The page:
Lavanya Shanbhogue-Arvind | MBA | Winner of the Commonwealth Short Story Special Prize (2011) | MFA in Creative Writing programme (City University of Hong Kong) | Her literary fiction novel will be published soon by Roli Books.

3 thoughts on “4 Tips to write the climax of a story”

  1. Shivaji Nayak

    Thanks a lot madam!!
    I definitely needed it. I recently found my story lacks this. I will keep all the points in my mind.
    SAMEER SIR had asked me to contact you yesterday for I have some queries. I don’t know how else to contact so….
    At hachette website, there are different provision for submitting queries on Adult books and children’s book. (through agents for adult books; and without agents for children’s book)…
    A book on school life- love and dreams… will it be considered a children’s book? I mean, it has a love story with it but nothing sort of kissing or anything like that.What actually it means by children’s book and adults book?
    In there at children’s section, there’s a romance category too and the books are on dating and all…based on high school.
    so, I’m a bit confused.
    By the way, all your posts are really great!! I’m just going on and on through it.
    A storehouse of priceless information and help for me!!!

  2. Jordano Quaglia

    I have a different take on writing a good ending, which is not easier, but works for me. In my book(s) I make constant endings during the development of the story. I direct my chapters-end to a climax most of the time. I want to create that anticipation for the next step-chap and, if I can without changing the story fluidity, I can move the best of all fine-tuned chapters to become the end. I do that by creating situations that even I don’t know how to escape, At times, I continue writing/developing the story somewhere else in the book until the solution hits me (it takes one to three days), but it is a fantastic result. What kind of writer can do that? I don’t know, but it works for me. Inspiration is a dream, a floating idea, a sight. One has only to catch it or remember it. 🙂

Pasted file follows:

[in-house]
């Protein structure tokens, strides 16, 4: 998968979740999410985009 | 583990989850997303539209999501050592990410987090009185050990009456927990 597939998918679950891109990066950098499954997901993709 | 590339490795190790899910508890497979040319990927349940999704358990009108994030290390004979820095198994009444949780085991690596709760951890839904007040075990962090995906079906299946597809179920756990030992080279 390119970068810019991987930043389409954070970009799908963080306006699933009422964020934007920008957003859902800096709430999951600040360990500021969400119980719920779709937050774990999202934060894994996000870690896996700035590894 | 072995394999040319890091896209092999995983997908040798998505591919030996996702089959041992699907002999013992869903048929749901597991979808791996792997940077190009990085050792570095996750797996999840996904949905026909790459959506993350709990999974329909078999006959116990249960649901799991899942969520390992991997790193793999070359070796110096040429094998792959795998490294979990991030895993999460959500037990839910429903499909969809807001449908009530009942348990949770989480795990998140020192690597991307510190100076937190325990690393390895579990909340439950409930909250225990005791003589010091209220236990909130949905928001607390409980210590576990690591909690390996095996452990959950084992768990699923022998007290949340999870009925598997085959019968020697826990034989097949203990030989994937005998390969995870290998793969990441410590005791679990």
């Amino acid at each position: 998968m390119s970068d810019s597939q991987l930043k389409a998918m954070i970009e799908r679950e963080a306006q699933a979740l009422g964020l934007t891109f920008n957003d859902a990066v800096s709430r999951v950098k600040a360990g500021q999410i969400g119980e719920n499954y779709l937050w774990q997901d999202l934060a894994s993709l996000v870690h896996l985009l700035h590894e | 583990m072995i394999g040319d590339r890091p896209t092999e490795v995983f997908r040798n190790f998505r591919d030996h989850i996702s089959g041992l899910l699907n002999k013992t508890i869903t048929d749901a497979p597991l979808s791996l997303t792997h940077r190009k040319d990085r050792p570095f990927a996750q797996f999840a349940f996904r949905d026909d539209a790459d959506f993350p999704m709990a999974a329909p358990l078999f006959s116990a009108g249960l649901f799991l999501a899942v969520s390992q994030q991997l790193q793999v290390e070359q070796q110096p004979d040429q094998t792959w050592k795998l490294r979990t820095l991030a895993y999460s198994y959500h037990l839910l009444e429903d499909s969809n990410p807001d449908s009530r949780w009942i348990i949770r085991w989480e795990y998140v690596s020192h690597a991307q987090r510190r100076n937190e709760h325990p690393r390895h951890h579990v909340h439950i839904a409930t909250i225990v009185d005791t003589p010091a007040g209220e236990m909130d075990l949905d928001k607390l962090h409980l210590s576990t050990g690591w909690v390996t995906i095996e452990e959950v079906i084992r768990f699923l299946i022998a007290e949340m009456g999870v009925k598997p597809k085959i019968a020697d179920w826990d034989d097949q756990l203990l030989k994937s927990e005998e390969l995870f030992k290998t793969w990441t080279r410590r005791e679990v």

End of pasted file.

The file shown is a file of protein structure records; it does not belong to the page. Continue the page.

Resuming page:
3. Prerana Das

    I’m a fifteen year old amateur writer. I write mainly for the young adult genre. Something related to love or friendship. So, the hitch is- this genre makes it so hard to climax stories with. I mean, if you think you’re gonna end it this way, then you realize that- oh, this already happened in this film or book. So, you dig your mind for an alternate ending. But, the same happens. The genre is so widespread that every possible thing has already been used up by someone. And you can’t just bring in a character or wave of intrigue or something of the sort because these stories are unlike mysteries and thrillers. Please suggest ways to keep the endings simple and ‘not-too-hokey’ but at the same time, worth remembering.